How to protect your dog from ticks and Lyme disease

As Springtime approaches, it’s important for dog owners to be aware of the increased risk of Lyme disease in dogs; and the danger of your best furry friend being bitten by ticks. To make sure you’re clued up and well prepared to protect your dog, we’ll teach you everything you need to know about those pesky ticks, including how to spot, remove, and treat them. 

What are ticks?

Ticks are small, bug-like parasites that bite into the skin and suck the blood of humans and animals. They are initially small in size, but as they take in more blood, ticks grow and swell to eventually become the size of a small pea or a marble. At this stage, the tick can turn from a reddish-brown/black colour to a greenish-blue; and also become much easier to spot, and therefore remove. 



When are ticks active?

Ticks are active throughout the year, but they are particularly more active and easier to spot between the Spring and Autumn seasons. So as we begin to enter the Spring months, make sure you regularly check your dog for tick bites after taking them for walkies. 

Where do ticks live? 

Ticks typically live in areas of long grass, fields, and woodlands. They’re attracted to animals such as deer, cattle, sheep etc. and so are more commonly found in areas where these animals are gathered. 



How do ticks bite pets? 


Unlike fleas, ticks don’t jump onto you or your dog, but instead climb or drop onto them as they brush past whatever the tick is sitting on. Ticks typically feed on warm, moist areas of the body, such as:

  • Inside and around the ears 
  • Under the legs
  • Neck
  • Feet

How to tell if your dog has been bitten by a tick 

After feeding, ticks are big enough to spot and feel like a small bump on your pet’s skin. Run your hands over your dog’s body when you get back from a walk to check for them. 


How do you remove ticks? 

Ideally, you should ask for a medical professional to remove a tick, particularly as they could be carrying Lyme disease. If you’re unable to do this, the best way to remove a tick from your dog is to twist them off with a pair of tweezers or if you have one, a designated tick remover. You can buy a tick removal tool from your local pet shop, vets, or online. 



When removing a tick, it’s important to make sure you don’t squeeze the tick’s body or leave the end in – as this could lead to an infection.

If using a tick remover:

  • Locate the tick, carefully part your dog’s fur so you can get to it. 
  • Gently insert/push it under the tick
  • Once you have a good grasp of the tick, rotate it in 360 degrees or several times until the tick comes loose.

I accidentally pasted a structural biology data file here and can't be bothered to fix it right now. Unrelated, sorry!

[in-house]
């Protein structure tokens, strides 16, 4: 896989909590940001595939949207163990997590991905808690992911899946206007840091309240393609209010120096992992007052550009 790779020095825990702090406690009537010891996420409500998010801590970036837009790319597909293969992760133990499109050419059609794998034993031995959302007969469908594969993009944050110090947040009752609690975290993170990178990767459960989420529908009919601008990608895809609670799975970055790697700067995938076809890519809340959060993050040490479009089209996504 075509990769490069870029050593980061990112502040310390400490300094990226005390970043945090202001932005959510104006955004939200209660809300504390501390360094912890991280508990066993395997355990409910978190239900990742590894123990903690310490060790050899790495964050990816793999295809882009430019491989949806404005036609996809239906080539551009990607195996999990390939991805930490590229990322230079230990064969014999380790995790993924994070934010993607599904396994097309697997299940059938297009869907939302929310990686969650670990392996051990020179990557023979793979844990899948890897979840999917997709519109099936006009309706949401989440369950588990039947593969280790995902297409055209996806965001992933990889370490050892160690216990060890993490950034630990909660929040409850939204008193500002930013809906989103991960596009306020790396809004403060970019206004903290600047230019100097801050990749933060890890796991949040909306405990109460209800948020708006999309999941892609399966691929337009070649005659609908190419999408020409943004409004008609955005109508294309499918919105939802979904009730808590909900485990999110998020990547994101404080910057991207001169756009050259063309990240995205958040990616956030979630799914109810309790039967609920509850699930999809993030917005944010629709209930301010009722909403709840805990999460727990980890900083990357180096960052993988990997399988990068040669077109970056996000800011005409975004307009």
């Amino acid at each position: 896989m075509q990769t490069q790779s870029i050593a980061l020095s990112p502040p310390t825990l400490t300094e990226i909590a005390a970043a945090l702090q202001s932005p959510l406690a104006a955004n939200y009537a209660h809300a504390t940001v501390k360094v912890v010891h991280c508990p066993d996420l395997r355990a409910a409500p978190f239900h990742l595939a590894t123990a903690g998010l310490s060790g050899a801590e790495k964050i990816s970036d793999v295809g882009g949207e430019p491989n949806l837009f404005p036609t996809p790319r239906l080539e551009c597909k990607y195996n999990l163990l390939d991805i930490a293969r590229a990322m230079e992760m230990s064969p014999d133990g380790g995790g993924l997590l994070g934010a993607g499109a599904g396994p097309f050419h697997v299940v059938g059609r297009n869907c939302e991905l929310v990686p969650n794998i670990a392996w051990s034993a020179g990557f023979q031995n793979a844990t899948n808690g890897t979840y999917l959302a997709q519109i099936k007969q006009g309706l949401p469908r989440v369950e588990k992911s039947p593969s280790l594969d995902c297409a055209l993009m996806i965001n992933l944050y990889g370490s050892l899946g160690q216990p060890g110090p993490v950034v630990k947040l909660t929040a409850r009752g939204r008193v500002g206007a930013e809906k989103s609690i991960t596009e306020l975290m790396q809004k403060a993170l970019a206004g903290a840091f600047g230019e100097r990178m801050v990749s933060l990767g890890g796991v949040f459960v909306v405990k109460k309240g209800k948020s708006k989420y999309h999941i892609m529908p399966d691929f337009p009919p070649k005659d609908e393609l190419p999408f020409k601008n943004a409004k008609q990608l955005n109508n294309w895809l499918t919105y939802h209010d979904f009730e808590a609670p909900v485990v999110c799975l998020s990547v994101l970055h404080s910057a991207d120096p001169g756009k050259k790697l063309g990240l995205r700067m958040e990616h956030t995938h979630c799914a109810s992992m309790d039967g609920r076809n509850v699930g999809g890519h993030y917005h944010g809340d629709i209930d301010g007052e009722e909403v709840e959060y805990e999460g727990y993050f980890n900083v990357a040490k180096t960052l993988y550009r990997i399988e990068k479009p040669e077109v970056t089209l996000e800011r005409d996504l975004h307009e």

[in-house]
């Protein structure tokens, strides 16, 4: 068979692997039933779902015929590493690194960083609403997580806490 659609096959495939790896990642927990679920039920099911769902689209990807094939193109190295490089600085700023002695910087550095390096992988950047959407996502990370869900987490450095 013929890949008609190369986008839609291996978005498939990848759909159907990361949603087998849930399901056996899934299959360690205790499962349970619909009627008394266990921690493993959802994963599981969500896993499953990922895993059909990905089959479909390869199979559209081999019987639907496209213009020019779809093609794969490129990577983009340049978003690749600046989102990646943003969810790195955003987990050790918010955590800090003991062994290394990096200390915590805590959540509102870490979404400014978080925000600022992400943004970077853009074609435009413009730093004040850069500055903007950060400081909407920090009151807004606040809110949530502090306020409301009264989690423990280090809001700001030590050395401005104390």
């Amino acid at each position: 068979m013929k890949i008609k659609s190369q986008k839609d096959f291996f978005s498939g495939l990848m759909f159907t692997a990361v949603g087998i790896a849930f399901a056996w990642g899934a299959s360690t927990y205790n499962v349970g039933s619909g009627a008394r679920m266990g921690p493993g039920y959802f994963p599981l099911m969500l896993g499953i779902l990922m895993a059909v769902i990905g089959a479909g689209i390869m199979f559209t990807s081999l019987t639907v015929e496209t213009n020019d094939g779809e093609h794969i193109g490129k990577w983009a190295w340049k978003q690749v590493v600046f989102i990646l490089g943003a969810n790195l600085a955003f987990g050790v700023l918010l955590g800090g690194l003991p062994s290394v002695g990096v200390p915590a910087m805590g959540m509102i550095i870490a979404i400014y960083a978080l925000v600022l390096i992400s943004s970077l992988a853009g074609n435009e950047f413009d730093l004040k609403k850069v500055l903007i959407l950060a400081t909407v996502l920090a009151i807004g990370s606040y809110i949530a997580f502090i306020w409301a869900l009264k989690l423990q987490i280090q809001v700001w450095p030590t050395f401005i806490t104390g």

• Inspect the area of your dog’s skin you removed the tick from and make sure nothing is left. 
  • Dispose of the tick by submerging it in alcohol or putting it in a tissue and flushing it down the toilet.

It’s always best to consult your vet if you’re not sure – they’ll be happy to show you the correct tick removal method.


When removing a tick, never:

  • Use chemicals to try and kill the tick as this is unlikely to remove the whole of the tick, and could cause your dog more harm. 
  • Use your fingers to crush a tick.

How do you prevent your dog from getting ticks?

If you often take your dog for a walk through woodlands, fields or areas with long grass, it’s advised you use a tick treatment that will either kill or repel ticks once they attach themselves to your pet. These treatments come in tablets, collars and spot on treatments – it’s best to seek the advice of your vet to establish which one is the most suitable for your dog. 



Why should I protect my dog against ticks? 

The longer the tick is attached to your dog, the greater the risk of them developing a harmful disease. Ticks can transmit infections and microbes from one animal/human to another, which makes them potentially quite dangerous for your pet. A common disease caused by ticks is Lymes disease, which can be particularly harmful to our canine friends. 


Lyme disease in dogs 

Lyme disease is a serious bacterial infection that only causes symptoms in 5-10% of dogs. If your dog is showing any of the below signs, it’s advised you visit your vet straight away: 

  • Fever 
  • Loss of appetite 
  • Swollen/painful joints 
  • Swollen lymph nodes 
  • Lethargy 
  • Depression

If detected early, Lyme disease can be treated with antibiotics, so it’s the best course of action would be to contact your vet if you think your dog may have contracted the infection – they’ll then be able to run tests to potentially diagnose the disease and treat it accordingly. 


First Aid for Pets


To find out more about protecting your pet from infection, disease, and for general health advice for your pet, visit First Aid for Pets. Owned by Emma Hammett, a qualified nurse and expert First Aid Trainer, First Aid For Pets has a wealth of information for pet first aid, including practical and online courses that equip dog owners with the necessary skills they need to help their pet in a medical emergency. 

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